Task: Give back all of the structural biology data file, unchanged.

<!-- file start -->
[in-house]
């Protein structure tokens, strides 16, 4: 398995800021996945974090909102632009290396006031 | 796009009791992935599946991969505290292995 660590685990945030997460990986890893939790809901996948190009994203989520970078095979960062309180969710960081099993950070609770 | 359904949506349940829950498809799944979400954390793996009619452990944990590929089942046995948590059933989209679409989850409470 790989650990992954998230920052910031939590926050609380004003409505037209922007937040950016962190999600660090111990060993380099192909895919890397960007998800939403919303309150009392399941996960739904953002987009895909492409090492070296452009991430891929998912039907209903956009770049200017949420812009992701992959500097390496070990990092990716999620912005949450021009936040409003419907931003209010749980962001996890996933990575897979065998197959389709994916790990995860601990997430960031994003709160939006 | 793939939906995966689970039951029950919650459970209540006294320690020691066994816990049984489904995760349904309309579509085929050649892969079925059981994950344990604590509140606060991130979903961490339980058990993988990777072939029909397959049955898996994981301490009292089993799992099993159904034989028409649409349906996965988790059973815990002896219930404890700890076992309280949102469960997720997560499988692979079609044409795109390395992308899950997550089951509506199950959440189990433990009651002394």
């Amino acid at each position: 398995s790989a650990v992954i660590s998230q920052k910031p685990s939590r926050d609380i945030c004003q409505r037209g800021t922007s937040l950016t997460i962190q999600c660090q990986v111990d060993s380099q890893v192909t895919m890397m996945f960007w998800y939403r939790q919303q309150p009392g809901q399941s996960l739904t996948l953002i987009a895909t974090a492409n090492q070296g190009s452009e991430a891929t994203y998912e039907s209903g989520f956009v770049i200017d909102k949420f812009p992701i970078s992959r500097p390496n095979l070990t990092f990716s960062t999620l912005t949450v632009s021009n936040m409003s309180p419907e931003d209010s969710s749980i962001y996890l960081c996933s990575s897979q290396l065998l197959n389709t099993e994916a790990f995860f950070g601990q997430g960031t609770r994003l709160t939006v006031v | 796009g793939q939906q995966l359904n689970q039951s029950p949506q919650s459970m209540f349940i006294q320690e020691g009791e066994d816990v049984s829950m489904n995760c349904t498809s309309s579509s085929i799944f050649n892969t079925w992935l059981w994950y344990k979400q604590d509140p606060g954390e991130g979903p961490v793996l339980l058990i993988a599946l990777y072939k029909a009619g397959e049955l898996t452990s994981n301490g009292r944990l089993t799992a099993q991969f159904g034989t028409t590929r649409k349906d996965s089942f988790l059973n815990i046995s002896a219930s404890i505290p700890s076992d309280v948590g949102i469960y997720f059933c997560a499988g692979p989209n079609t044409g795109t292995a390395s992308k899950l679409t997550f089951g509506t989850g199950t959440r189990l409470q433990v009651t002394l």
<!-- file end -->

[in-house]
């Protein structure tokens, strides 16, 4: 398995800021996945974090909102632009290396006031 | 796009009791992935599946991969505290292995 660590685990945030997460990986890893939790809901996948190009994203989520970078095979960062309180969710960081099993950070609770 | 359904949506349940829950498809799944979400954390793996009619452990944990590929089942046995948590059933989209679409989850409470 790989650990992954998230920052910031939590926050609380004003409505037209922007937040950016962190999600660090111990060993380099192909895919890397960007998800939403919303309150009392399941996960739904953002987009895909492409090492070296452009991430891929998912039907209903956009770049200017949420812009992701992959500097390496070990990092990716999620912005949450021009936040409003419907931003209010749980962001996890996933990575897979065998197959389709994916790990995860601990997430960031994003709160939006 | 793939939906995966689970039951029950919650459970209540006294320690020691066994816990049984489904995760349904309309579509085929050649892969079925059981994950344990604590509140606060991130979903961490339980058990993988990777072939029909397959049955898996994981301490009292089993799992099993159904034989028409649409349906996965988790059973815990002896219930404890700890076992309280949102469960997720997560499988692979079609044409795109390395992308899950997550089951509506199950959440189990433990009651002394």
């Amino acid at each position: 398995s790989a650990v992954i660590s998230q920052k910031p685990s939590r926050d609380i945030c004003q409505r037209g800021t922007s937040l950016t997460i962190q999600c660090q990986v111990d060993s380099q890893v192909t895919m890397m996945f960007w998800y939403r939790q919303q309150p009392g809901q399941s996960l739904t996948l953002i987009a895909t974090a492409n090492q070296g190009s452009e991430a891929t994203y998912e039907s209903g989520f956009v770049i200017d909102k949420f812009p992701i970078s992959r500097p390496n095979l070990t990092f990716s960062t999620l912005t949450v632009s021009n936040m409003s309180p419907e931003d209010s969710s749980i962001y996890l960081c996933s990575s897979q290396l065998l197959n389709t099993e994916a790990f995860f950070g601990q997430g960031t609770r994003l709160t939006v006031v | 796009g793939q939906q995966l359904n689970q039951s029950p949506q919650s459970m209540f349940i006294q320690e020691g009791e066994d816990v049984s829950m489904n995760c349904t498809s309309s579509s085929i799944f050649n892969t079925w992935l059981w994950y344990k979400q604590d509140p606060g954390e991130g979903p961490v793996l339980l058990i993988a599946l990777y072939k029909a009619g397959e049955l898996t452990s994981n301490g009292r944990l089993t799992a099993q991969f159904g034989t028409t590929r649409k349906d996965s089942f988790l059973n815990i046995s002896a219930s404890i505290p700890s076992d309280v948590g949102i469960y997720f059933c997560a499988g692979p989209n079609t044409g795109t292995a390395s992308k899950l679409t997550f089951g509506t989850g199950t959440r189990l409470q433990v009651t002394l």